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. Last Updated: 07/27/2016

EDITORIAL: Few Errors No Excuse For NATO




NATO says it regrets the accidental bombing of the Chinese Embassy. The organization also regrets bombing the capital of Bulgaria, it regrets hitting that passenger train, it expresses sorrow over having destroyed that bus load of children, it offers its condolences to the residential neighborhoods of Aleksinac, Sudrulica and Nis, and it feels bad about the refugee convoy.


NATO also argues that it has only made about a dozen errors that have cost the lives of about 150 innocents f and that this is remarkably low collateral damage. That's true: NATO weapons are the most accurate in history. It is a cold triumph of technology that given such furious bombing they have made so few errors.


But who cares how accurate the bombing is if it's not accomplishing anything?


We are six weeks into this war, and for weeks it's been obvious the bombing has failed miserably. Yet it continues. It has now destroyed most of the remote and easily identified targets f radio towers, military airports f and has been reduced to picking out Belgrade street addresses. This ratchets up the danger of hitting civilians.


In a logical fallacy, NATO argues that this is acceptable because NATO pilots are still remarkably accurate. Indeed, logic seems to fly out the window whenever NATO officials start ticking off their statistics f 500 sorties a day above 12,000 feet, 9,000 bombs dropped, 18,000 missions flown, and so on.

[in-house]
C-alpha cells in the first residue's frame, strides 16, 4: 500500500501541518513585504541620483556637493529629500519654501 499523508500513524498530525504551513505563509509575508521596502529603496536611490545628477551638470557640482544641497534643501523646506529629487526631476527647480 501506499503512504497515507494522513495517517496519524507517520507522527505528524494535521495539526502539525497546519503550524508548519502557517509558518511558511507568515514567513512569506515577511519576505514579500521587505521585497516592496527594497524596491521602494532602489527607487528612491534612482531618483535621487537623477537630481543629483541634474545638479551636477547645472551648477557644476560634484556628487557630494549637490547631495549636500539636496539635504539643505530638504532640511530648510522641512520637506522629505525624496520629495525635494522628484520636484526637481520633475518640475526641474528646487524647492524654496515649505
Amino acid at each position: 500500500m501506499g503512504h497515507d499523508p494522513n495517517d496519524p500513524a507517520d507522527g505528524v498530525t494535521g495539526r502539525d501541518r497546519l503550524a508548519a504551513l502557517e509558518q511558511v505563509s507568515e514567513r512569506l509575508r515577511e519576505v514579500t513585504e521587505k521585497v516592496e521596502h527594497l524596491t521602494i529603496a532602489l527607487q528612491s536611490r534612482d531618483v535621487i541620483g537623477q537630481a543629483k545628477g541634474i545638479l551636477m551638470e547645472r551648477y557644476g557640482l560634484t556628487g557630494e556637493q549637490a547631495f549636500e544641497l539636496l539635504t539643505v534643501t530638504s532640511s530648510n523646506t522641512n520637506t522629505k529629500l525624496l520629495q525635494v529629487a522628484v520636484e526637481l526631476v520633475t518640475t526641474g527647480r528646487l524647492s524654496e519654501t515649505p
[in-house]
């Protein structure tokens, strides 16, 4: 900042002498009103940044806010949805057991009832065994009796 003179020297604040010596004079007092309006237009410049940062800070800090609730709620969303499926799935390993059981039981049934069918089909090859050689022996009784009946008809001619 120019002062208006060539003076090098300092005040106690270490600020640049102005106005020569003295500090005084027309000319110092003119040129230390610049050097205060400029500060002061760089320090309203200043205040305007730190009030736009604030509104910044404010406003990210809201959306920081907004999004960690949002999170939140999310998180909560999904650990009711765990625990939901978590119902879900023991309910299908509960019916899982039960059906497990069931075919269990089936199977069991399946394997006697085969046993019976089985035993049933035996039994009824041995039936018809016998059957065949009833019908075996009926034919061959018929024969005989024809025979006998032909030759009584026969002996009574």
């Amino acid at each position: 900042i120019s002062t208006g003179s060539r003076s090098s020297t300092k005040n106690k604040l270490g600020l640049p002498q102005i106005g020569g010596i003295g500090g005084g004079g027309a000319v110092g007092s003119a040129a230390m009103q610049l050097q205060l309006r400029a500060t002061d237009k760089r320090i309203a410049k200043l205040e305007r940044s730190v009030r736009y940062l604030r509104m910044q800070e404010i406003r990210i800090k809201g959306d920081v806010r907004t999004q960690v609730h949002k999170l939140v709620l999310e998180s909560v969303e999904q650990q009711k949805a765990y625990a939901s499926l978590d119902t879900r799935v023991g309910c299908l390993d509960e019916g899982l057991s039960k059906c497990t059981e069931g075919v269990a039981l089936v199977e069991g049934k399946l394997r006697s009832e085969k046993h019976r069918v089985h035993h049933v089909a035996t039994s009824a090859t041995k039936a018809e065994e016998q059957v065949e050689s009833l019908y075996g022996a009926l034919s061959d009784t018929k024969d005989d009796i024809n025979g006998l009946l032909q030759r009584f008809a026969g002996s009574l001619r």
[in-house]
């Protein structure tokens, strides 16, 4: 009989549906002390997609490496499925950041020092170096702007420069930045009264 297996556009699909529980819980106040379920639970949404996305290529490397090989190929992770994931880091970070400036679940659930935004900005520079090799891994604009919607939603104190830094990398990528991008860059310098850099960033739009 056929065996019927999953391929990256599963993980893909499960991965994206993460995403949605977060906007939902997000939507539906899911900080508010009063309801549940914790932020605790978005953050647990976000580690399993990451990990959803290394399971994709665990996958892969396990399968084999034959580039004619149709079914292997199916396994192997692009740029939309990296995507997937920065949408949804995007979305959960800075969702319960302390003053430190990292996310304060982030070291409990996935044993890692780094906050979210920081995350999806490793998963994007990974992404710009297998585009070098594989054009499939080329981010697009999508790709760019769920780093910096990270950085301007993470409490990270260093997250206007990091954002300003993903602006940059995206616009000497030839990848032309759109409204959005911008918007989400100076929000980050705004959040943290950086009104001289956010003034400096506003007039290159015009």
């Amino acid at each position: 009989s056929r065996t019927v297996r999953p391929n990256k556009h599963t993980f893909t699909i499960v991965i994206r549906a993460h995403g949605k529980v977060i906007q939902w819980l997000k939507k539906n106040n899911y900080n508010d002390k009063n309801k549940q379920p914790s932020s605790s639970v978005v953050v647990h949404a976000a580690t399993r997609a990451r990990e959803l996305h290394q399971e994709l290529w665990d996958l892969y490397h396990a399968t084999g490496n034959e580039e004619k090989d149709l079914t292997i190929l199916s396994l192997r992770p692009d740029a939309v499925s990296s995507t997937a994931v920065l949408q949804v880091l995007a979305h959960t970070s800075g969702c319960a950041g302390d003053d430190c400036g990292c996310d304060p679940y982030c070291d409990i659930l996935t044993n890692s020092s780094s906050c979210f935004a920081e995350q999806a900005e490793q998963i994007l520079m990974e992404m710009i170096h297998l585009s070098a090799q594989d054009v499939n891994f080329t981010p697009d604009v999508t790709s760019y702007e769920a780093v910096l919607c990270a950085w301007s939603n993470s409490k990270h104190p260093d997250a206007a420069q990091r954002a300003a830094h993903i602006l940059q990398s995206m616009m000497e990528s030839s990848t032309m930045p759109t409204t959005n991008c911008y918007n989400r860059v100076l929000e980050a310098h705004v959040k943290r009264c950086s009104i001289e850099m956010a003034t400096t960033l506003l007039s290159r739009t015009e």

No one ever seems to ask why NATO has to fly 500 sorties a day f accomplishing little of understandable value yet killing on average 25 civilians a week f instead of, say, 50. Would even Slobodan Milosevic really notice the difference if NATO scaled back to 50 sorties, or 10 sorties, or five sorties a day? Whoever decreed it had to be hundreds?


Errors could also be avoided if pilots flew slower, or lower to the ground. But that would increase their risk of coming under Yugoslavian anti-aircraft fire f and NATO prefers to kill innocents rather than risk combatants.


All of the errors, of course, could be avoided by halting the air war. The bombing is not stopping ethnic cleansing, and it is not building a bright Kosovo future. Halting it would help bring Milosevic to negotiations; if negotiations fail, bombing could always resume if need be (look at Iraq), or NATO could invade.


NATO has quietly stopped bombing Belgrade for now, but that's apparently today's grudging concession to Beijing. NATO stands firm by the overall policy and continues to hit other targets. In other words, it can't afford another embassy f but it can afford another bus load of children. Hardly the West's finest hour.